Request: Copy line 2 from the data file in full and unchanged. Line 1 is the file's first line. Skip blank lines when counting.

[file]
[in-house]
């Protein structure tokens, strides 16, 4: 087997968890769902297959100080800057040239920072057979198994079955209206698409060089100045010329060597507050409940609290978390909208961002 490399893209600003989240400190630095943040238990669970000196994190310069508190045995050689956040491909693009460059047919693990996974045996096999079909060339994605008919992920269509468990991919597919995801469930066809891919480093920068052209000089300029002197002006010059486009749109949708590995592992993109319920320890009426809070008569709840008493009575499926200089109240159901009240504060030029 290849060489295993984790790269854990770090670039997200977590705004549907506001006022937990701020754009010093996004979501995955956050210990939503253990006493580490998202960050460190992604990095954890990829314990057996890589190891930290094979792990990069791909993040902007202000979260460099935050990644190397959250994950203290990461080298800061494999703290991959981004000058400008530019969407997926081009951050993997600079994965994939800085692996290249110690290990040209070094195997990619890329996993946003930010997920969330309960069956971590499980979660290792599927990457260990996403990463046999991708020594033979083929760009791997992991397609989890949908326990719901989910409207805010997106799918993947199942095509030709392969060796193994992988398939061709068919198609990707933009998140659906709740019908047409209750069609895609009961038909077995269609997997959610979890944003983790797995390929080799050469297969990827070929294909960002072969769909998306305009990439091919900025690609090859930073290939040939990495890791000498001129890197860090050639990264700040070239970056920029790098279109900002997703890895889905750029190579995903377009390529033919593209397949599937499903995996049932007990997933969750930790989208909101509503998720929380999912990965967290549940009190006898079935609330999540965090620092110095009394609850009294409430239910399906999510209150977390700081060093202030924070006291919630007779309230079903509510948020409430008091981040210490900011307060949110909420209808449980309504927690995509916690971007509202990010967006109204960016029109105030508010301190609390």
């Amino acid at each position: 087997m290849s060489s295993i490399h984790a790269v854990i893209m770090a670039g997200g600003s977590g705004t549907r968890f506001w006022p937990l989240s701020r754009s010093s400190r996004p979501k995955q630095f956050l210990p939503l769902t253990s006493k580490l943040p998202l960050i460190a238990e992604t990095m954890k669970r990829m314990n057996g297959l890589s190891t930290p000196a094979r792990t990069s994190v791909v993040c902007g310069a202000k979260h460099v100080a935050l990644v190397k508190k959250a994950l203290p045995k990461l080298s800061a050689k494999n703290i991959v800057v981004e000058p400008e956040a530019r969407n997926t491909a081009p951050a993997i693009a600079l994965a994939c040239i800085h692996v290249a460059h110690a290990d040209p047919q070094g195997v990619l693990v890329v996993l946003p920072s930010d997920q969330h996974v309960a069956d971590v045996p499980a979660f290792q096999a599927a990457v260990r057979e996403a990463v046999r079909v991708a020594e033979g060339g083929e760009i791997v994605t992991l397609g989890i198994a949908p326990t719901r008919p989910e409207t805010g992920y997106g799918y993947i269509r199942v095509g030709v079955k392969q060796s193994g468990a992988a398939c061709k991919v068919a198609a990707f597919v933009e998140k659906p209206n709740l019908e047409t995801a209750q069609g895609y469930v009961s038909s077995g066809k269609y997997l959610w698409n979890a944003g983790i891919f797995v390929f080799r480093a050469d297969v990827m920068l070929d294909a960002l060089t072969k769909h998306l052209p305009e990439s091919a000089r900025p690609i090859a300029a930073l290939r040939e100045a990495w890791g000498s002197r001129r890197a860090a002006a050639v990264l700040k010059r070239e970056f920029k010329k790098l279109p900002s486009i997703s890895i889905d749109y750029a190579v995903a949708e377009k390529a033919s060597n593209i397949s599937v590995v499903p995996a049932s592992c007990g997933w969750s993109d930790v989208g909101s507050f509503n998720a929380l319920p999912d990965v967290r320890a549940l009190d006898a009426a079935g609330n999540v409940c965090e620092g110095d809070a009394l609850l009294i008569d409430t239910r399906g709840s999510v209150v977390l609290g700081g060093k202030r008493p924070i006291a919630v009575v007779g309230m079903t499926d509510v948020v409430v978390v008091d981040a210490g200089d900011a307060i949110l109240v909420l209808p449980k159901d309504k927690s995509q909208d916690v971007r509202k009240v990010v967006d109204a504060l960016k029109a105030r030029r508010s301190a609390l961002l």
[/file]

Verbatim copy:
């Protein structure tokens, strides 16, 4: 087997968890769902297959100080800057040239920072057979198994079955209206698409060089100045010329060597507050409940609290978390909208961002 490399893209600003989240400190630095943040238990669970000196994190310069508190045995050689956040491909693009460059047919693990996974045996096999079909060339994605008919992920269509468990991919597919995801469930066809891919480093920068052209000089300029002197002006010059486009749109949708590995592992993109319920320890009426809070008569709840008493009575499926200089109240159901009240504060030029 290849060489295993984790790269854990770090670039997200977590705004549907506001006022937990701020754009010093996004979501995955956050210990939503253990006493580490998202960050460190992604990095954890990829314990057996890589190891930290094979792990990069791909993040902007202000979260460099935050990644190397959250994950203290990461080298800061494999703290991959981004000058400008530019969407997926081009951050993997600079994965994939800085692996290249110690290990040209070094195997990619890329996993946003930010997920969330309960069956971590499980979660290792599927990457260990996403990463046999991708020594033979083929760009791997992991397609989890949908326990719901989910409207805010997106799918993947199942095509030709392969060796193994992988398939061709068919198609990707933009998140659906709740019908047409209750069609895609009961038909077995269609997997959610979890944003983790797995390929080799050469297969990827070929294909960002072969769909998306305009990439091919900025690609090859930073290939040939990495890791000498001129890197860090050639990264700040070239970056920029790098279109900002997703890895889905750029190579995903377009390529033919593209397949599937499903995996049932007990997933969750930790989208909101509503998720929380999912990965967290549940009190006898079935609330999540965090620092110095009394609850009294409430239910399906999510209150977390700081060093202030924070006291919630007779309230079903509510948020409430008091981040210490900011307060949110909420209808449980309504927690995509916690971007509202990010967006109204960016029109105030508010301190609390």